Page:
# 1.1. Spin-1/2 and the Bloch sphere¶

In this section, we elaborate a bit on the states of a particle whose Hilbert space is two-dimensional; this is the simplest non-trivial example of a Hilbert space. The standard example of such a system is a spin-1/2 particle, but many other realisations of systems with a two-dimensional Hilbert space are possible. Systems with such a Hilbert space are denoted as 'two-level systems' (TLS).

Any Hermitian operator in this space can be represented as a hermitian matrix. This means that such a matrix has in principle 4 degrees of freedom (the diagonal elements must be real, and the off-diagonal elements must be each-other's complex conjugate). This means that any hermitian operator can be written as a linear combination of four basis operators. These are taken to be the unit matrix and the three Pauli matrices:

The Pauli matrices satisfy the properties:
where the indices and stand for , or . The braces
are generally used for the *anti-commutator* in these notes.
From this it follows in particular that . If we
apply a space rotation, the spin also changes. This change is expressed
by the rotation operator
,
which represents a rotation over an angle
about an axis with direction
. Although this looks like a complicated expression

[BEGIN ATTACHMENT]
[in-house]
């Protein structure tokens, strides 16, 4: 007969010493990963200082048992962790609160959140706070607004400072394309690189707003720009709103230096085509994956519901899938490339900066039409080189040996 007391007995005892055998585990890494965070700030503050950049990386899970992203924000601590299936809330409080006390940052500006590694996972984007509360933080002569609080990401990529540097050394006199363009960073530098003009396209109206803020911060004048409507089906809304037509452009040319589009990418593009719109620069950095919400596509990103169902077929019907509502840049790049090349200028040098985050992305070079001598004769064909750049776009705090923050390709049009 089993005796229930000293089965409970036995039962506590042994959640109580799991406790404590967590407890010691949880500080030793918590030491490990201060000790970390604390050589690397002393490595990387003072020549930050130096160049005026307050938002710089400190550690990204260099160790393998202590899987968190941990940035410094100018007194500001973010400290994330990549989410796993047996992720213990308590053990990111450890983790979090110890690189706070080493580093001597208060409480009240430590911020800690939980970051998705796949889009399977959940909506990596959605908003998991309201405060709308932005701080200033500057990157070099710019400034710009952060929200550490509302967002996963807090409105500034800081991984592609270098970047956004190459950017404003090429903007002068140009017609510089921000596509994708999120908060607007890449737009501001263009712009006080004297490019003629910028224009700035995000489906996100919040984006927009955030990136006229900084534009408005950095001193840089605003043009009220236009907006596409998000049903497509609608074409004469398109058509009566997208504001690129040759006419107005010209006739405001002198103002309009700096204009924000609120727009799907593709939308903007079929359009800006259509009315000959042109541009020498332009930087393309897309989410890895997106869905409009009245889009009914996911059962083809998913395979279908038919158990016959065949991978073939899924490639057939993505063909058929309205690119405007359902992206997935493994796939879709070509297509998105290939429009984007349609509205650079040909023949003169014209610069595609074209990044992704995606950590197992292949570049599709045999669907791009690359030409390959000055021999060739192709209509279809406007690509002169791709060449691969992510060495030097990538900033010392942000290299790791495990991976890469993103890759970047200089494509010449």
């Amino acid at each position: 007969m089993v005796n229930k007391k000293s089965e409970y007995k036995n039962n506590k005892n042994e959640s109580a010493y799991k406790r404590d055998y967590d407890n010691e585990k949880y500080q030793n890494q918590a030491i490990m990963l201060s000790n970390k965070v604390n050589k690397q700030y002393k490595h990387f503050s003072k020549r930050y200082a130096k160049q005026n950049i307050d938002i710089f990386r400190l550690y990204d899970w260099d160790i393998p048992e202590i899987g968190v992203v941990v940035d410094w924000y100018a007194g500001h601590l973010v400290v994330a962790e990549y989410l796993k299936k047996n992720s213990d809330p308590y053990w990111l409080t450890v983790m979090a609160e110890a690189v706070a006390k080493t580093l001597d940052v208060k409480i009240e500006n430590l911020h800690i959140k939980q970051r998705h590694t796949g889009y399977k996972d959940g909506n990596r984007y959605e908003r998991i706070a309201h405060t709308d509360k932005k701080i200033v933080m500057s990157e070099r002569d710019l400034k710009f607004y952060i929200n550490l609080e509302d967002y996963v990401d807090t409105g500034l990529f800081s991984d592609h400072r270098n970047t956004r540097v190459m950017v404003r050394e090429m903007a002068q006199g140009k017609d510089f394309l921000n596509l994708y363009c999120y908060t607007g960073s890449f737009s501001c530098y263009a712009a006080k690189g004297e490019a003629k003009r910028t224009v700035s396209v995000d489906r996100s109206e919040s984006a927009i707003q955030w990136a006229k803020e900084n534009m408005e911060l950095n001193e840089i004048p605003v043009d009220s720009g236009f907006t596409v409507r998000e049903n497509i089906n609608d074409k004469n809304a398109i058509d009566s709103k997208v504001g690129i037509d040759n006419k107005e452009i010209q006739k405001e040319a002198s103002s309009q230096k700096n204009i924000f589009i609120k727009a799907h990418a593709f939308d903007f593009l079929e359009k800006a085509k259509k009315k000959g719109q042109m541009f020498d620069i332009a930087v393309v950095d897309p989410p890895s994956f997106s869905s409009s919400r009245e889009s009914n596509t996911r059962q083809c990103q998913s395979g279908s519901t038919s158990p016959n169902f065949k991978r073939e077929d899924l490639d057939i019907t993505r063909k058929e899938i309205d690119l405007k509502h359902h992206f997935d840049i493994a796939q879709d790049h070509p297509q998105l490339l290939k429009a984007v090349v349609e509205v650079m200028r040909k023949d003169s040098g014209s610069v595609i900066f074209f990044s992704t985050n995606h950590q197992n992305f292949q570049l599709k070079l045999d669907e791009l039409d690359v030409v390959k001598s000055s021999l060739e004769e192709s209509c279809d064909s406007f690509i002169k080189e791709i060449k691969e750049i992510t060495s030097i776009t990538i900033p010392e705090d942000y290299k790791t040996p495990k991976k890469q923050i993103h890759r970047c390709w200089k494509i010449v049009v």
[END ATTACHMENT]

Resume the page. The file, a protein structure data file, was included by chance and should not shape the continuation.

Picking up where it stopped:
to work out, the property enables us to turn
it into a simple expression. For a rotation over an angle about
the -axis, we have
where the equality can be verified from the Taylor expansions of the
exponential function and of the sine and cosine.

A vector in the spin-1/2 Hilbert space is represented by a vector This vector is characterised by three real numbers (two complex numbers contain four real numbers, minus one because of the normalisation condition). Furthermore, when we multiply this vector by a phase factor , the state does not change. Therefore by choosing, say, to be real, there are only two numbers left. These can be represented by a point on a 3D sphere (which itself is a two-dimensional manifold) -- see figure below. The point is defined by the two polar angles and .

The point on the sphere is simply given by the expectation value of the
three Pauli matrices:
and similar for and . The point with these coordinates is the
*polarisation*.

Up to an overall phase factor, the relation between the components
and and the polar angles and is given by
as can be verified (see
problem 1.9). The sphere of polarisation points is called
*Bloch sphere*.